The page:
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See article on page 463
Testing for the presence of Helicobacter pylori and subsequent eradication of the infection is a key aspect in the management of dyspepsia, which is now the largest single area of cost for primary care in the United Kingdom.1Since the bacterium was discovered in 1982 and its role in the aetiology of peptic ulcer disease became established, significant advances have been achieved in antimicrobial treatment with current regimens enabling successful eradication in 85 to 90% of patients.2 3 The reasons for treatment failure in the remaining small but significant group of infected individuals is often not clearly established but resistance to metronidazole and to clarithromycin are generally considered to be the primary factors. Both of these antibiotics are widely used in current regimens for eradicating H pylori although rates of resistance vary significantly from 10 to 50% for metronidazole, and from 0 to 15% for clarithromycin, depending on the population group surveyed.4 For instance, in a recent study of dyspeptics attending an open access endoscopy clinic in mid-Essex, we found pretreatment rates of 6% for clarithromycin and 37% for metronidazole (L Teare, personal communication). The fact that resistance rates for clarithromycin may be gradually increasing is particularly worrying as it is a most useful antibiotic against H pylori because of its absorption and stability properties in the stomach. Consequently it is a key component in eradication regimens, particularly those for first line treatment in areas of high prevalence of metronidazole resistance.3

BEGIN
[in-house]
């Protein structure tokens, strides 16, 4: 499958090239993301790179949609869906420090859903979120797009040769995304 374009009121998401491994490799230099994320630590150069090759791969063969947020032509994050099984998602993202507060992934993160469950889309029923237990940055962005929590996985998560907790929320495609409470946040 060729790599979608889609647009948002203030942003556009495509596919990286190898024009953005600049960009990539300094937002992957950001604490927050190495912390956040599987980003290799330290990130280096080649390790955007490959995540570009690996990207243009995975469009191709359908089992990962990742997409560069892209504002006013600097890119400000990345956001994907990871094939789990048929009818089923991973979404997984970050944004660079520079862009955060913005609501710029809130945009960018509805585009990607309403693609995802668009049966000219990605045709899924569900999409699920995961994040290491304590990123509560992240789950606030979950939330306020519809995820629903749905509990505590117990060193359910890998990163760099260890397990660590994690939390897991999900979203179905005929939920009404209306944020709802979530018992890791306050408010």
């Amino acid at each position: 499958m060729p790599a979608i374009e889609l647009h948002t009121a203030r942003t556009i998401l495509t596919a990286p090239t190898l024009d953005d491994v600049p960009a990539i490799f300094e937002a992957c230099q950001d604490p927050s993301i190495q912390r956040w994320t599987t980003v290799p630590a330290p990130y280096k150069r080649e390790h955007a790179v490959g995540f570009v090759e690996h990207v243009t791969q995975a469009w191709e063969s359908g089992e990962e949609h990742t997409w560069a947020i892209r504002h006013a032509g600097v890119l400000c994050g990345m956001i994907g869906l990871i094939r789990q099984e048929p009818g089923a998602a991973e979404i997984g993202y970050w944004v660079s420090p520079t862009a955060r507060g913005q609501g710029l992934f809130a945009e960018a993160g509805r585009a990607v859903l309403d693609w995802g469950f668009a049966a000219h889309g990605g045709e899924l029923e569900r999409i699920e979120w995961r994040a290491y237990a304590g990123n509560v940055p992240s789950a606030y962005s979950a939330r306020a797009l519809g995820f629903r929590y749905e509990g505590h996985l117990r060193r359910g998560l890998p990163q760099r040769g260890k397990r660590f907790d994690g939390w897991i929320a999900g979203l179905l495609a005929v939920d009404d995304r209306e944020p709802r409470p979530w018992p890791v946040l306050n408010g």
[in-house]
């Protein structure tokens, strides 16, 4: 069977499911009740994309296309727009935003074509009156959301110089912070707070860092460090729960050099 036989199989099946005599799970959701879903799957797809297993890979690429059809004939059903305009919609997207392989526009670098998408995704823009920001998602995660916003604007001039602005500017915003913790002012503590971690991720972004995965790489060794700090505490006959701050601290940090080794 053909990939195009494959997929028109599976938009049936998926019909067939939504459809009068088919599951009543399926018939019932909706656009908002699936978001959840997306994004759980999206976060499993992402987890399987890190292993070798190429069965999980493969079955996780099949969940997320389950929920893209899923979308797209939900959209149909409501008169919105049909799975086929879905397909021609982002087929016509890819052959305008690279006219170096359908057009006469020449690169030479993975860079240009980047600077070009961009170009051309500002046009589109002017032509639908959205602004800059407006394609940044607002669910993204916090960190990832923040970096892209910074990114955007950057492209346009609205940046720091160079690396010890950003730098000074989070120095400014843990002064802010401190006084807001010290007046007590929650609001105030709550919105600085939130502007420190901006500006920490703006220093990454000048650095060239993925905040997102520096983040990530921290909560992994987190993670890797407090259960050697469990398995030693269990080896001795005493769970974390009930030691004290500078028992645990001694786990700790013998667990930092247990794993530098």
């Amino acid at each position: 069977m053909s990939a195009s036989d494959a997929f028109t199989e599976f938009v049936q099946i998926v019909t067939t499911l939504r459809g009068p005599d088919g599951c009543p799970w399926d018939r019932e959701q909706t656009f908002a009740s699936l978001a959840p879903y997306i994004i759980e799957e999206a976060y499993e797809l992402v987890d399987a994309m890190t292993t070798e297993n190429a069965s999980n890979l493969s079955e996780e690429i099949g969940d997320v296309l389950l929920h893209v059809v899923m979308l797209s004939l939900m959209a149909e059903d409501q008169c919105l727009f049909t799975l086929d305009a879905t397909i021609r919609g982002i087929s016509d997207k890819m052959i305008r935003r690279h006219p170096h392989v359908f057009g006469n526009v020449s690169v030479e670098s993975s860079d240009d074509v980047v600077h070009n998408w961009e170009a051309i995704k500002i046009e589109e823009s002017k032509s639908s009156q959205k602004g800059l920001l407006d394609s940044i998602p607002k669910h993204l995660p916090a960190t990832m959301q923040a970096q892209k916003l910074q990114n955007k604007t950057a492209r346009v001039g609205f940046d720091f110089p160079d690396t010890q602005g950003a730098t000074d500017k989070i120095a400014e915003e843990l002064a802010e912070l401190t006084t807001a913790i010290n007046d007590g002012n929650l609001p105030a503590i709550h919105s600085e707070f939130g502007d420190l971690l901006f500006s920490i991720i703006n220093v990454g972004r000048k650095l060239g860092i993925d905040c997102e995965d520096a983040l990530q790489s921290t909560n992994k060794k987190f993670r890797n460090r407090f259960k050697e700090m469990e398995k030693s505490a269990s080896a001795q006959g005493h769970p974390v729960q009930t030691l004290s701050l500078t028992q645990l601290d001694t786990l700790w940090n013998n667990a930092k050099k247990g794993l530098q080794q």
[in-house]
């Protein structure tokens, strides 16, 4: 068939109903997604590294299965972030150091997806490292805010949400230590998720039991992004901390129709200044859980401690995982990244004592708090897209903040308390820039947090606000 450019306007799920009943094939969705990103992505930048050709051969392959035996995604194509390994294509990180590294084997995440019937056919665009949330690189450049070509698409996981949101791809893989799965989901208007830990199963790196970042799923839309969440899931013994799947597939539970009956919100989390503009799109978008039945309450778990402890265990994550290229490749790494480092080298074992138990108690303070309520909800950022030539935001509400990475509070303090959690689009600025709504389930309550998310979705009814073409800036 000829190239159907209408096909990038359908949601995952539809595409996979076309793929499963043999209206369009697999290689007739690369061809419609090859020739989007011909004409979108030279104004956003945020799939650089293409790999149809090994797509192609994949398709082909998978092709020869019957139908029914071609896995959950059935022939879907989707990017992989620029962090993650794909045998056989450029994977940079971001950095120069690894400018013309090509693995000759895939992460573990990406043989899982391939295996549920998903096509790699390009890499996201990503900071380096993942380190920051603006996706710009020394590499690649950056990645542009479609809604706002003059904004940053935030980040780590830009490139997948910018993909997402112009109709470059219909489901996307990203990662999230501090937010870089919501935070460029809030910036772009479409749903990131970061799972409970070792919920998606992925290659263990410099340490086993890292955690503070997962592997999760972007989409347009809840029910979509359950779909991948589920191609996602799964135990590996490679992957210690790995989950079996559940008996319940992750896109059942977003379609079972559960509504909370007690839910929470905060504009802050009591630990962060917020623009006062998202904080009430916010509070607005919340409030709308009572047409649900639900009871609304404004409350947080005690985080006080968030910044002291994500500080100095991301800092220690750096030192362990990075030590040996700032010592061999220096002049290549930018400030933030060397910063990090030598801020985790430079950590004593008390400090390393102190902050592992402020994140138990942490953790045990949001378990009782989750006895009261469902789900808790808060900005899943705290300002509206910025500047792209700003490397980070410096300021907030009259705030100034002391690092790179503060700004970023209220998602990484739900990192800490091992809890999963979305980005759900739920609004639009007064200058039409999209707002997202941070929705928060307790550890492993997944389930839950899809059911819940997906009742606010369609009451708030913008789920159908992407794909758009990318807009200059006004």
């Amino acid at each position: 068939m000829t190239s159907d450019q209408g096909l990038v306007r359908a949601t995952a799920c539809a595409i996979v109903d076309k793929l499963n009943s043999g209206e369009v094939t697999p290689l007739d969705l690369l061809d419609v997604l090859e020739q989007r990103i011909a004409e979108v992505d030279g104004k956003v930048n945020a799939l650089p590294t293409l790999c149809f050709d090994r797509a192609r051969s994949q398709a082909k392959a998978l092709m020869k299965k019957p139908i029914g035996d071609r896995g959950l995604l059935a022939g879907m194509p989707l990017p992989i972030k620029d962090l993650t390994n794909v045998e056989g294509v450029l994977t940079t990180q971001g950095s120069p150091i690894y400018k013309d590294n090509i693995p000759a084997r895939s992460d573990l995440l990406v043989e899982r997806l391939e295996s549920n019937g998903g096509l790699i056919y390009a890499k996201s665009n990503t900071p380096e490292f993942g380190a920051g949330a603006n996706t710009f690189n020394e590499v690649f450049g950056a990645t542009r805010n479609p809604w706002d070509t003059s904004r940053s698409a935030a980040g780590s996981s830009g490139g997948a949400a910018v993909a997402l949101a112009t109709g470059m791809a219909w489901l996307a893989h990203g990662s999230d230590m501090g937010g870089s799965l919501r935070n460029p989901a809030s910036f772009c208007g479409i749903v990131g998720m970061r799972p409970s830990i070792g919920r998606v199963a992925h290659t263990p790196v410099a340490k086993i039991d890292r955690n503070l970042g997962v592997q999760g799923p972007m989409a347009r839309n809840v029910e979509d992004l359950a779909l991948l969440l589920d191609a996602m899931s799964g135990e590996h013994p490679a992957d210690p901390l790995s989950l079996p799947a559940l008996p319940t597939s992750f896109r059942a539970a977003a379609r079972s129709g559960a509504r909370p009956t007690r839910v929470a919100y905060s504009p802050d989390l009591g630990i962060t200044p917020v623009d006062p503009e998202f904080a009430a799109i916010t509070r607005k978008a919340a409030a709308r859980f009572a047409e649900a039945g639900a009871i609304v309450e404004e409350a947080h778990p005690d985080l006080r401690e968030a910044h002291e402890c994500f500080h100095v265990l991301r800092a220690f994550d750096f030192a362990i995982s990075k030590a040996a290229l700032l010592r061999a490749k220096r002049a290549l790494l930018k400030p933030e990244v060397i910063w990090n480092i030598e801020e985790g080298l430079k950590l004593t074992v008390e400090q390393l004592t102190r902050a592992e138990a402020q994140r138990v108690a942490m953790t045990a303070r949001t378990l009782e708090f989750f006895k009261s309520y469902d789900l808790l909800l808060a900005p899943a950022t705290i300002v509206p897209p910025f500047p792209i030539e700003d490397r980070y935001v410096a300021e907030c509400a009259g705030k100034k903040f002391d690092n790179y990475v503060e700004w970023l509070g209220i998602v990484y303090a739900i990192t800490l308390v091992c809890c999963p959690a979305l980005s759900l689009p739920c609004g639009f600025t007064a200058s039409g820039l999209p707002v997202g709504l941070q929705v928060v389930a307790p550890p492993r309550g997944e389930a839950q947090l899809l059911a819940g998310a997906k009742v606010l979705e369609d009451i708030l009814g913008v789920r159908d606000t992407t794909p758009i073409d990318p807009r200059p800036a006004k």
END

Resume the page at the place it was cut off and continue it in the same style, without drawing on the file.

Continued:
The mode of action of clarithromycin after penetrating the cell wall is to bind to ribosomes and disrupt protein synthesis. Decrease in the binding of clarithromycin to the ribosome is linked to the development of resistance which in turn is attributed to various point mutations in the two 23S rRNA genes of H pylori. These mutations were first reported in US isolates in 1996 by Versalovic and colleagues5 and since then have been confirmed in clinical isolates from France,4 Sweden,6Canada,7 and the Netherlands.8 The two most common mutations are those in which adenine residues are replaced by guanine at positions 2143 and 2144 (transition mutations A2143G and A2144G equivalent to Escherichia colicoordinates 2058 and 2059) although other rarer mutations may occur (e.g. A2116G and A2143C). Detection of the two main mutations were first based on the use of PCR assays combined with digestion with specific restriction endonucleases. Such molecular tests were advocated for speed as they could be completed on cultures within 24 hours whereas conventional microbiological culture based susceptibility testing (E-test or disc diffusion) requires up to four days. Subsequent technical developments have led to the availability of more rapid mutant specific probe based assays, namely a PCR-oligonucleotide ligation assay9 and a DNA enzyme linked immunoassay (DEIA).10 The optimal conditions were defined for each probe which discriminated single base variations and a complete correlation with culture methods was found.